"Arab Spring" democracy has certainly not increased women's freedom, nor was there ever any reason to expect that it would.

Why then was Barack Obama so hyped over his "achievement" in having helped put new rulers into power in the Middle East? First of all, this is a man with a monumental ego, to whom every avenue to self-aggrandizement is welcomed, whether it is ObamaCare or realigning the Middle East.

Either or both may end in utter disaster for others, but that is hardly a deterrent to Obama. What some see as a failure of his Middle East policy is a success in carrying out his vision of a historic realignment. The lives that are lost and the increased dangers of international turmoil are to him just "bumps in the road" on the path to his place in history.

Thomas Sowell is a senior fellow at the Hoover Institution, Stanford University, Stanford, CA 94305. His website is To find out more about Thomas Sowell and read features by other Creators Syndicate columnists and cartoonists, visit the Creators Syndicate Web page at



6 Comments | Post Comment
My sentiments exactly.
Comment: #1
Posted by: mark wells
Wed Dec 26, 2012 3:29 AM
Mr. Williams, do you consider yourself to be a Republican or a Libertarian?
Comment: #2
Posted by: mark wells
Wed Dec 26, 2012 3:33 AM
These Middle East events, the entire Arab Spring, come under the headings of "Be careful what you wish for" and "the Law of Unintended Consequences." At least with Mubarak's Egypt, we had a stabilizing ally. When al-Assad passes, his replacement could be another Morsi and the result another Islamist country to gang up on Israel. Already, the Iraqis allow Russian overflights of weaponry and support for the Islamists.
Comment: #3
Posted by: Derel Schrock
Wed Dec 26, 2012 7:31 AM
I agree it's time for America and Americans to stop being the police of the world, and to keep our nose out of places and where people don't want us. After all, history is proof that after all the wars we've fought on behalf of others--sometimes at their behest, sometimes not--and after thousands of American lives lost, the very people we fought for are the very persons who despise us. It's like the old saying: "The people who OWE US hate us!"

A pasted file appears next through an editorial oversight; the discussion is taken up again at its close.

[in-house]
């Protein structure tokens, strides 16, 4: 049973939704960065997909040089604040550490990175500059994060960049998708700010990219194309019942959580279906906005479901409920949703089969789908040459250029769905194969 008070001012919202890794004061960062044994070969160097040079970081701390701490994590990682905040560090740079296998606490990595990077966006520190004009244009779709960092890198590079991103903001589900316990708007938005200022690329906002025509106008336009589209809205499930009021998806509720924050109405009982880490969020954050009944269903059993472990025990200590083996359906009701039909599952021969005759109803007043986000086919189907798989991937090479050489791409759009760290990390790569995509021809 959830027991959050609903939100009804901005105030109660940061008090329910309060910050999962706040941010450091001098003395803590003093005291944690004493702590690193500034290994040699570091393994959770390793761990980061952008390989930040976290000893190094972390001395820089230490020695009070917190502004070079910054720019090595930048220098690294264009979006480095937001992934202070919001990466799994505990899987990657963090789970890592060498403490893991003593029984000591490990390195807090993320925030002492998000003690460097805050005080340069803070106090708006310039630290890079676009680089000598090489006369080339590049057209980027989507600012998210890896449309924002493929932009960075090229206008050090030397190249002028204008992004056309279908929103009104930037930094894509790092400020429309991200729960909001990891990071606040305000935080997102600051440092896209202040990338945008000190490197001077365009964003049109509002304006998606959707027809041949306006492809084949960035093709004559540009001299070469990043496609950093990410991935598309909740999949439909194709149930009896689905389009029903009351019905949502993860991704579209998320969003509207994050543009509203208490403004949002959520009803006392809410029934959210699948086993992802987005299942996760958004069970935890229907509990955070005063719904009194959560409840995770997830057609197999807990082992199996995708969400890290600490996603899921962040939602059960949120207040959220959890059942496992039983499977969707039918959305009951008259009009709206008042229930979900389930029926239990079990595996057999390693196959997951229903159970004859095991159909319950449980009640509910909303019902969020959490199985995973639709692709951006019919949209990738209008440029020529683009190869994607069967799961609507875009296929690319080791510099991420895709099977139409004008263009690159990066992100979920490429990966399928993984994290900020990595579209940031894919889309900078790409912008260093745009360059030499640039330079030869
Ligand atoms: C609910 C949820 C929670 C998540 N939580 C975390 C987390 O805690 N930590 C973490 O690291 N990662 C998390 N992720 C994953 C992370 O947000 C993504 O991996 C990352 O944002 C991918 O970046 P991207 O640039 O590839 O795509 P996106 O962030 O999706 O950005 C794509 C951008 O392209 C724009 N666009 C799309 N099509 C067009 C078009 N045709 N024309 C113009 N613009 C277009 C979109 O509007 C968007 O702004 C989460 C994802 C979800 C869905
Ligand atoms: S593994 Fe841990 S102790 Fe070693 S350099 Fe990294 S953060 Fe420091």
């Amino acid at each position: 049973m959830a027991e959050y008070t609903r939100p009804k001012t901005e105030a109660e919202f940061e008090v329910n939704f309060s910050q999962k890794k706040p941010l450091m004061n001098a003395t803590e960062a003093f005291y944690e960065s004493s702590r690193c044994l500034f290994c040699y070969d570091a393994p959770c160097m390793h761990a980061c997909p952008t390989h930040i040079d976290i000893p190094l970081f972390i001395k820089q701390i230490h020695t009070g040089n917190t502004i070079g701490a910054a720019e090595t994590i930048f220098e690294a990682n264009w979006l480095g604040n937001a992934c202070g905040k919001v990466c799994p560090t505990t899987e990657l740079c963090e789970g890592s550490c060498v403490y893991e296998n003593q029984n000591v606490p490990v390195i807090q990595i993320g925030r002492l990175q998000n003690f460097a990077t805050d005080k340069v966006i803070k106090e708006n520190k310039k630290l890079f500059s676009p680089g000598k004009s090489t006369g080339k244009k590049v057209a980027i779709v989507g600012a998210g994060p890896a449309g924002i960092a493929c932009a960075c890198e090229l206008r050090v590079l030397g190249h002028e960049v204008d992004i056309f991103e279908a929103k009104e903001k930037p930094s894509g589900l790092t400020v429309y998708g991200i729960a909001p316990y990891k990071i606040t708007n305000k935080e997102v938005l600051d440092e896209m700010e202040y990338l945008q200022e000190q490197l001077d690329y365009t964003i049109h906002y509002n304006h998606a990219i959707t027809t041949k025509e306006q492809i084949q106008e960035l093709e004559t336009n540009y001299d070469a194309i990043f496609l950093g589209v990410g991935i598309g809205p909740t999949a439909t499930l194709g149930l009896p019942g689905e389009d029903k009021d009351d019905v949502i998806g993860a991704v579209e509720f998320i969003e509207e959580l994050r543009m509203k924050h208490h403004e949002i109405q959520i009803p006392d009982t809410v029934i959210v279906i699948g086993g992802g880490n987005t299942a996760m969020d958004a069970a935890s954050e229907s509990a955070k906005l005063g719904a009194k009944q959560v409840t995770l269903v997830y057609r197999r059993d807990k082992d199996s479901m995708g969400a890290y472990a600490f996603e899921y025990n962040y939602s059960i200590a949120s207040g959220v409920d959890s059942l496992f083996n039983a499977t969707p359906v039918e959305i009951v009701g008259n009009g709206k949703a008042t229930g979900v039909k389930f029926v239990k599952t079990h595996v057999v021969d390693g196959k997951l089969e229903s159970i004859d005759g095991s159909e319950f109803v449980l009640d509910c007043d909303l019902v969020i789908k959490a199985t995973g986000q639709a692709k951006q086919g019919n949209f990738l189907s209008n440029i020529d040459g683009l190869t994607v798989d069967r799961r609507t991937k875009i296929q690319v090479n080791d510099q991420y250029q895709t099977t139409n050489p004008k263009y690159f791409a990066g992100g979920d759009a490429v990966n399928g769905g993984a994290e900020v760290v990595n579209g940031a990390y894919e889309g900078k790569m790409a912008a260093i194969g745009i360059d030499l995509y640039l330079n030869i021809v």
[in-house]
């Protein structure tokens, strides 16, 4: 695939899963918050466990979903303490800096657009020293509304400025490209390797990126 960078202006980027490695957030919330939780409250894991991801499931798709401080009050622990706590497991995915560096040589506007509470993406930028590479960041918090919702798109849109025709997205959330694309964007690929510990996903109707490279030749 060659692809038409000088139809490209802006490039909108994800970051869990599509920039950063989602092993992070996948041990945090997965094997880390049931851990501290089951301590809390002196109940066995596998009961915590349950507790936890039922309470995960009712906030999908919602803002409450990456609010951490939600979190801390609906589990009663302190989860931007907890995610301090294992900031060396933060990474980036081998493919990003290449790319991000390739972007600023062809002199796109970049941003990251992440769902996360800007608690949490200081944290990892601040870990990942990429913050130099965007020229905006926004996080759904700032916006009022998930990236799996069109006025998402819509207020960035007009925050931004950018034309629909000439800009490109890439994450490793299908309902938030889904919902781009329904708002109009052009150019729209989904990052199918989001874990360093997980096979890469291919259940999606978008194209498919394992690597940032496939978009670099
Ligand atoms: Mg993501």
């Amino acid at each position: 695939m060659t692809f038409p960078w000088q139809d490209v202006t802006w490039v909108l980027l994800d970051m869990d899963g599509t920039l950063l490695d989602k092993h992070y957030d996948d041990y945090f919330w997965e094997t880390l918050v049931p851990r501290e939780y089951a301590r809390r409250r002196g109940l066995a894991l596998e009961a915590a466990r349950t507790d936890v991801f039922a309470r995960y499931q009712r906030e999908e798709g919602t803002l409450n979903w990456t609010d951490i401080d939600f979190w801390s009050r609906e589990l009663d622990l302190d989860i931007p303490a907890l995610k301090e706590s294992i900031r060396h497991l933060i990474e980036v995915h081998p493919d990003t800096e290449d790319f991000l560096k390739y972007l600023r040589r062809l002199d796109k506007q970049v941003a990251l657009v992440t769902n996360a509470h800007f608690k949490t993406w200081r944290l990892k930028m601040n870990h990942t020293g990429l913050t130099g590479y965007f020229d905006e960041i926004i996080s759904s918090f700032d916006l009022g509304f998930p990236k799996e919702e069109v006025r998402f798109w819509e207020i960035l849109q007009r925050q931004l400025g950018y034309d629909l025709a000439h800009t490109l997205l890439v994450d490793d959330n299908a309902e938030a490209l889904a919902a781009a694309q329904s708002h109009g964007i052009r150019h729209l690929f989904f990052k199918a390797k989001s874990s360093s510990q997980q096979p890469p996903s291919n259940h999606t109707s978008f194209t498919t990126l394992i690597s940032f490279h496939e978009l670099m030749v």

Yet, America and Americans should know and understand we didn't fight wars to bring democracy to people, rather to free them from cruel dictators and regimes, and often death. We fought "just and obligatory wars," when rogue governments beat-up and killed their own people, and when the elderly, women and children could not defend themselves. America and Americans could not and would not stand by and do nothing. Yes, we wish democracy upon them, but democracy was not and is not our aim: Life, living, being, and doing via "freedom" has always been the spirit of America.

People hate police, just like we hate traffic lights--especially stop signs. Yet, we must endeavor to imagine life without them.
Comment: #4
Posted by: Rick Martinez
Wed Dec 26, 2012 3:04 PM
Its ironic that we try to bring democracy to these countries when we really don't practice it ourselves.
Comment: #5
Posted by: Chris McCoy
Thu Dec 27, 2012 6:29 AM
The only reason we are in the Middle East is for OIL and Israel. We would not be there if they just grew strawberries!
Also,the Israelies try their best to aggravate the Palestinians,thus the rest of the Arab world.
The Muslims do not believe in the separation of Church and State,there Church is their State!!
Comment: #6
Posted by: Ron Lee
Fri Dec 28, 2012 8:17 AM